We want to fit in. Because of this, planning events stress people out. As a response to pre-event nerves, we buy piles of disposable items, and over-purchase food under the guise of “just in case”. However, large gatherings with family and friends are also a great opportunity to experiment with ways to reduce food waste and minimize (if not eliminate) single-use products.
It’s important to demonstrate that sustainable behaviour is not only acceptable but desirable. I have been to events where hosts borrow furniture, rent dishes, or even ask guests to bring their own plate. It’s a great way to engage people in reconsidering social norms and engage in bigger discussions. This fall, I had a party where I chose not to buy any plastic cups for the 30+ people in my house. Instead, I pulled out ALL of the mismatched cups/glasses/mugs for people to choose from. The unexpected benefit: almost everyone’s glass was different, so no need to write on them!
Related Post: How To Throw A Chic, Zero Waste Summer Party
Do: Keep up with the [eco]-Joneses
Jumping on the bandwagon when you notice a friend or neighbour taking steps toward sustainability can also make a big difference. When you pass a house with solar panels, what’s your reaction? More often than not, I wonder: how much energy do they get from those? How much did that cost to install? Are there subsidies and how do they work? Turns out, I am not the only one.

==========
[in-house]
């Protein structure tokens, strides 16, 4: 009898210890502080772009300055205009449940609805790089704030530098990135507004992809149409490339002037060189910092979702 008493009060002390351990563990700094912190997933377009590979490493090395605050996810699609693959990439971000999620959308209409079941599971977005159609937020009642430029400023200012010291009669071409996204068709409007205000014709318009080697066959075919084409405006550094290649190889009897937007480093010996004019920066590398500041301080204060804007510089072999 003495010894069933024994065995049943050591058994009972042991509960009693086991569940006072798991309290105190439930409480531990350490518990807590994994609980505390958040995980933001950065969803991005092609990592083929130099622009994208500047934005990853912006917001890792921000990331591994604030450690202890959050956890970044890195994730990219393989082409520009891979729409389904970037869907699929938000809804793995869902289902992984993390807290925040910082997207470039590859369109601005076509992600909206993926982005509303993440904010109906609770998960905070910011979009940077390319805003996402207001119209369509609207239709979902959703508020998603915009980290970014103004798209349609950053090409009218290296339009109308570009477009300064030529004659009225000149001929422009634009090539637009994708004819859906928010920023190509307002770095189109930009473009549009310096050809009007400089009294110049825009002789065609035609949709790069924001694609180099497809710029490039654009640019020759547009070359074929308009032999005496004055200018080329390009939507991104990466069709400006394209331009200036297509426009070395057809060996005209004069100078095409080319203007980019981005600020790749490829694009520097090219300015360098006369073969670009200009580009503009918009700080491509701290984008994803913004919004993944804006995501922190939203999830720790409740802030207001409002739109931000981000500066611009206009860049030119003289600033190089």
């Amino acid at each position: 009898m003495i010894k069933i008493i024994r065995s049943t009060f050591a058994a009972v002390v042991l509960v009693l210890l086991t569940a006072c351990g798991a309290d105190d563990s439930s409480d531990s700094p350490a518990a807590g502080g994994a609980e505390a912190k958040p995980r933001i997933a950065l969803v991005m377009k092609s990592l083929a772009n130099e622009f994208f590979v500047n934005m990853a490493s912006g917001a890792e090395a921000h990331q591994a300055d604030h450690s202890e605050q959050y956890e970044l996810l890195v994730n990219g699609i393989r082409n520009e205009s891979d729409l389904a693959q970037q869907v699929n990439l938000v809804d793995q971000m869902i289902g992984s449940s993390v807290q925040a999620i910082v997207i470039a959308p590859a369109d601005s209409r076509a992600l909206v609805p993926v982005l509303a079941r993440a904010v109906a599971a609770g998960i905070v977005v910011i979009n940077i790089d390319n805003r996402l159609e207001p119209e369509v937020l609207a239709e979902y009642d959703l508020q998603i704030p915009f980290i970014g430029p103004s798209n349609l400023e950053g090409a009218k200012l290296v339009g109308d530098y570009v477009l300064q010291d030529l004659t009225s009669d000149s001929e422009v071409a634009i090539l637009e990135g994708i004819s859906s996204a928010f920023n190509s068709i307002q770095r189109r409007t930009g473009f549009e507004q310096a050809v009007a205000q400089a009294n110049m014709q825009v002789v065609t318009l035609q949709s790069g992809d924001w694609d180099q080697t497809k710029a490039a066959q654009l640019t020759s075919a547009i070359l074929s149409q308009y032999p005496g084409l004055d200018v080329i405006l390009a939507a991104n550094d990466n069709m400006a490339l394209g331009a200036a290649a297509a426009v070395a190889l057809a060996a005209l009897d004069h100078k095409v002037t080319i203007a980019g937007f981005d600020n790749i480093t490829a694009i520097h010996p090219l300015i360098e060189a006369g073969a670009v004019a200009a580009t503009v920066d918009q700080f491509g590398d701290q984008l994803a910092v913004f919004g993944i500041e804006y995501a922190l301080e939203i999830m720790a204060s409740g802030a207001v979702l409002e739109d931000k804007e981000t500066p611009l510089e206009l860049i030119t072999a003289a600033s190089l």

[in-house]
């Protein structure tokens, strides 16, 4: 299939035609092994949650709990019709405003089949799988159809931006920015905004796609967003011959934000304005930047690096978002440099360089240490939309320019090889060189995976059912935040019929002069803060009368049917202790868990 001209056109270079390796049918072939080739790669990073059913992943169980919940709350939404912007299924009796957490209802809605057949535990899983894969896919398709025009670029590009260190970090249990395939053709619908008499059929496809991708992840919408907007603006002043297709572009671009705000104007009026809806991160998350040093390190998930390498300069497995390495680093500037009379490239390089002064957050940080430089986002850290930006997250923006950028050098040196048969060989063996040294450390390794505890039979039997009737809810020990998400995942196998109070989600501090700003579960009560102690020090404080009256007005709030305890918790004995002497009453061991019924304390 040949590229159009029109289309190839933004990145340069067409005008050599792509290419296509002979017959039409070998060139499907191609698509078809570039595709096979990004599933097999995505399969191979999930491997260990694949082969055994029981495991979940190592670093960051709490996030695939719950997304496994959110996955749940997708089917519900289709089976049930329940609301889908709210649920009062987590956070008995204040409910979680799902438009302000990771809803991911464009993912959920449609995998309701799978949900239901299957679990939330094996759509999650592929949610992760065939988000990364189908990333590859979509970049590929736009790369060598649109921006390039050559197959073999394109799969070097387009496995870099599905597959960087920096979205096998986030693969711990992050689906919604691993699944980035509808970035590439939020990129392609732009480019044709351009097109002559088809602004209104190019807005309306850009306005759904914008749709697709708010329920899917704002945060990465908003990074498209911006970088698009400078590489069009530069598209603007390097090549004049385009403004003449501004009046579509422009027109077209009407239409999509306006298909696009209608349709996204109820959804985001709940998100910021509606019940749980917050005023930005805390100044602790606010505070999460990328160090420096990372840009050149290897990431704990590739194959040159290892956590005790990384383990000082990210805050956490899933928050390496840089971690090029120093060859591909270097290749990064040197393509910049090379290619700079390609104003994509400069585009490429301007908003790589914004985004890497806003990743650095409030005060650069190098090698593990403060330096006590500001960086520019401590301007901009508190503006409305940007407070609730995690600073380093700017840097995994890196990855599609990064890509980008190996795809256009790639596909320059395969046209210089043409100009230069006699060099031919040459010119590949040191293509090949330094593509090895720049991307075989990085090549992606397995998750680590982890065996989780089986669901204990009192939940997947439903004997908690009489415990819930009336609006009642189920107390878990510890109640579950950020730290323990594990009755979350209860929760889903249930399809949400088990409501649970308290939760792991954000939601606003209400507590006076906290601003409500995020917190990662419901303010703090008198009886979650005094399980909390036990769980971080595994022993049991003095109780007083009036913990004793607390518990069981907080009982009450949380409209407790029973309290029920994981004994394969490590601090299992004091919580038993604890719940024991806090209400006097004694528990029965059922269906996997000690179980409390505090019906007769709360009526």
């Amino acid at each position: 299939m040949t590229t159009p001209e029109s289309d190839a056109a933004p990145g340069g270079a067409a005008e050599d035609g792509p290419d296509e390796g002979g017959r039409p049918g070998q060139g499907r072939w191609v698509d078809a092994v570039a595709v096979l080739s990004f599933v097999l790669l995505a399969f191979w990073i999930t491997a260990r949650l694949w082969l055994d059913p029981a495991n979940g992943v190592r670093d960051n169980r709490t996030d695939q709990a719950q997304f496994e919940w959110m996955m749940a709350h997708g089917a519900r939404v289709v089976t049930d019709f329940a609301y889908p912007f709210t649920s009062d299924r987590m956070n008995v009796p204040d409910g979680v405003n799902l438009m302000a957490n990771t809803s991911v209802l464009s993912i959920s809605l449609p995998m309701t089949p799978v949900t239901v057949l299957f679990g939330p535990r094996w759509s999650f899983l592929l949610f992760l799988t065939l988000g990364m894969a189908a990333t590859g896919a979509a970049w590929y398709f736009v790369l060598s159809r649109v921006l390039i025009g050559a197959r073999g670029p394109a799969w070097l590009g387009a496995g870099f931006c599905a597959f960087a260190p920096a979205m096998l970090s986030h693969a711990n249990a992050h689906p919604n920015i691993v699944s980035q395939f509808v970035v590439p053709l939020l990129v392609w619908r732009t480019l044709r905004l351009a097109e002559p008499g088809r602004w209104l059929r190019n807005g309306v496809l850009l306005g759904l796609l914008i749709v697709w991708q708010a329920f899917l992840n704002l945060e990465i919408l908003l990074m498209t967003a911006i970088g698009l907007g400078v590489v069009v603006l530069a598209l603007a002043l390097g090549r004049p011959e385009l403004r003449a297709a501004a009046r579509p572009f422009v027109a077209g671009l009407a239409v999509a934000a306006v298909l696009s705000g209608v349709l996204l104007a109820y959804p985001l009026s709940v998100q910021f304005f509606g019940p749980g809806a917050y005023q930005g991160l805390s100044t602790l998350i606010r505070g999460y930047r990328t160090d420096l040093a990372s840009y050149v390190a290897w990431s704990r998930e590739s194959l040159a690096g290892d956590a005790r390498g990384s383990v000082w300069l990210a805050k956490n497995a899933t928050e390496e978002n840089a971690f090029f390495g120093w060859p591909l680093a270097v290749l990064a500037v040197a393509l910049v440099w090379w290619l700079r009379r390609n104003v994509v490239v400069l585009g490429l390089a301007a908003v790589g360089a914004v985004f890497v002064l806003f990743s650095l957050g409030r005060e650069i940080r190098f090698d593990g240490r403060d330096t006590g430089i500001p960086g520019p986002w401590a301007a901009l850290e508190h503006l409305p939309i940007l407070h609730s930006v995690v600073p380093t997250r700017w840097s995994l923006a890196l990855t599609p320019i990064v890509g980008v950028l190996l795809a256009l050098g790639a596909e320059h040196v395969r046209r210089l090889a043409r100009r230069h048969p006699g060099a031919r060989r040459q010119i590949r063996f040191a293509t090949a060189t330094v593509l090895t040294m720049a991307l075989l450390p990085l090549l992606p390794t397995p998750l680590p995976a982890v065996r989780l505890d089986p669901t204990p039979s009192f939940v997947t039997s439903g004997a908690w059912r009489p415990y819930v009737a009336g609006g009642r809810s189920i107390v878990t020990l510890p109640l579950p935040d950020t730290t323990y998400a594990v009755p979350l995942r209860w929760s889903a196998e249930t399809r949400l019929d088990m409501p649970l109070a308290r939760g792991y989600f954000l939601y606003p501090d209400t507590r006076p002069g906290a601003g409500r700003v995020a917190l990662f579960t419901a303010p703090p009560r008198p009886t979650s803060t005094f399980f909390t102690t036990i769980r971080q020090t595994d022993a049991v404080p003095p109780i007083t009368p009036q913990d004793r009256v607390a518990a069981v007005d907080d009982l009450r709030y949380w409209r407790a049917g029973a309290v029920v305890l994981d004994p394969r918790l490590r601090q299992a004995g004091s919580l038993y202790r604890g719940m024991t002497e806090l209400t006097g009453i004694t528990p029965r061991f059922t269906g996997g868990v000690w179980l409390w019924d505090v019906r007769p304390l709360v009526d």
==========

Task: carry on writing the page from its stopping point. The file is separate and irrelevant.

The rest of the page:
A 2014 study in Connecticut indicates that the greatest factor in the rise of solar energy is peer influence. In a 2014 study, the analysis was focussed on the ripple effects of the installation of one solar panel within a half-mile radius, a one-mile radius and a one to four-mile radius. The closest catchment (½ a mile) had an increase in installations of almost one half within 6 months, whereas the houses further away ranged between 12% and 39% increase in installations. It is ‘keeping up with the Joneses’ all over again, but with a long-term decrease on fossil fuel dependency, and an uptick in asking the neighbours about their new panels. Access to a trustworthy consumer review is much more compelling than a sales pitch from the company itself.
As a result, solar companies have developed sales packages to have consumers buy together since a new customer is the hardest sell, but the rest of the neighbourhood seems to come in droves afterward. As an offshoot, there are also companies that build solar grids near communities making a group purchase: thus decentralizing energy production to more localized sources; both decreasing dependence on fossil fuels and lowering the distance energy travels.
Keep on keeping on
The truth is, there isn’t one formula to ensure sustainable behaviour at all times for you, your friends, or your household. However, personal, incremental change does add up, and holds the power to buoy larger community action. Whether you are doing a BYOP (bring your own plate) potluck, learning to fix a broken appliance, or offering a [clean] hankie, you’re inching towards social norms that support sustainability.
Just remember: action speaks louder than likes.